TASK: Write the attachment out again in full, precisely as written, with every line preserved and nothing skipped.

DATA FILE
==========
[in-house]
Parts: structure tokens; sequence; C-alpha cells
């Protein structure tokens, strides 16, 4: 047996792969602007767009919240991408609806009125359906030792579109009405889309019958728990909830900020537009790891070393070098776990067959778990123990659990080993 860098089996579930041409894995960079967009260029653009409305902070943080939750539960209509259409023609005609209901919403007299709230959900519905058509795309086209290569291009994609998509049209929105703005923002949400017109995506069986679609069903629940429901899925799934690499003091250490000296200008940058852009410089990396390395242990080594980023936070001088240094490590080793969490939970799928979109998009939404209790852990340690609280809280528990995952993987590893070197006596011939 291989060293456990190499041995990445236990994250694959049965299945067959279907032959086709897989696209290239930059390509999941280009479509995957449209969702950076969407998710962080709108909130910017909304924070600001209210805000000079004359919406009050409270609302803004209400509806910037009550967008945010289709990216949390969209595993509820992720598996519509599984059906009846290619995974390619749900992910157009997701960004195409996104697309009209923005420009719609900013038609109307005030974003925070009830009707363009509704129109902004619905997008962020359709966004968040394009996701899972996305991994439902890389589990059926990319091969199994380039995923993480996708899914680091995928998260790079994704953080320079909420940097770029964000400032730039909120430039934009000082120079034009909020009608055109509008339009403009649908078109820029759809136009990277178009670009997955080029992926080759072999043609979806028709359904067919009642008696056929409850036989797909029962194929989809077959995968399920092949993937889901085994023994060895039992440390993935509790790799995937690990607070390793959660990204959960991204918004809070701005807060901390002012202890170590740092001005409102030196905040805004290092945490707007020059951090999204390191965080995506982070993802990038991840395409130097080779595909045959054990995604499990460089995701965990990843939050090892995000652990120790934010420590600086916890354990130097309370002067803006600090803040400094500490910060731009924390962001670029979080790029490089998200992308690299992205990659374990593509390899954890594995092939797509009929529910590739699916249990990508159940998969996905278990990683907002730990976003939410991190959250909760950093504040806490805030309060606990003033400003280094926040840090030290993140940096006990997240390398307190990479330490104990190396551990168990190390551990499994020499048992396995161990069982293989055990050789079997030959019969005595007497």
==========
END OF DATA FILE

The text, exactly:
[in-house]
Parts: structure tokens; sequence; C-alpha cells
């Protein structure tokens, strides 16, 4: 047996792969602007767009919240991408609806009125359906030792579109009405889309019958728990909830900020537009790891070393070098776990067959778990123990659990080993 860098089996579930041409894995960079967009260029653009409305902070943080939750539960209509259409023609005609209901919403007299709230959900519905058509795309086209290569291009994609998509049209929105703005923002949400017109995506069986679609069903629940429901899925799934690499003091250490000296200008940058852009410089990396390395242990080594980023936070001088240094490590080793969490939970799928979109998009939404209790852990340690609280809280528990995952993987590893070197006596011939 291989060293456990190499041995990445236990994250694959049965299945067959279907032959086709897989696209290239930059390509999941280009479509995957449209969702950076969407998710962080709108909130910017909304924070600001209210805000000079004359919406009050409270609302803004209400509806910037009550967008945010289709990216949390969209595993509820992720598996519509599984059906009846290619995974390619749900992910157009997701960004195409996104697309009209923005420009719609900013038609109307005030974003925070009830009707363009509704129109902004619905997008962020359709966004968040394009996701899972996305991994439902890389589990059926990319091969199994380039995923993480996708899914680091995928998260790079994704953080320079909420940097770029964000400032730039909120430039934009000082120079034009909020009608055109509008339009403009649908078109820029759809136009990277178009670009997955080029992926080759072999043609979806028709359904067919009642008696056929409850036989797909029962194929989809077959995968399920092949993937889901085994023994060895039992440390993935509790790799995937690990607070390793959660990204959960991204918004809070701005807060901390002012202890170590740092001005409102030196905040805004290092945490707007020059951090999204390191965080995506982070993802990038991840395409130097080779595909045959054990995604499990460089995701965990990843939050090892995000652990120790934010420590600086916890354990130097309370002067803006600090803040400094500490910060731009924390962001670029979080790029490089998200992308690299992205990659374990593509390899954890594995092939797509009929529910590739699916249990990508159940998969996905278990990683907002730990976003939410991190959250909760950093504040806490805030309060606990003033400003280094926040840090030290993140940096006990997240390398307190990479330490104990190396551990168990190390551990499994020499048992396995161990069982293989055990050789079997030959019969005595007497």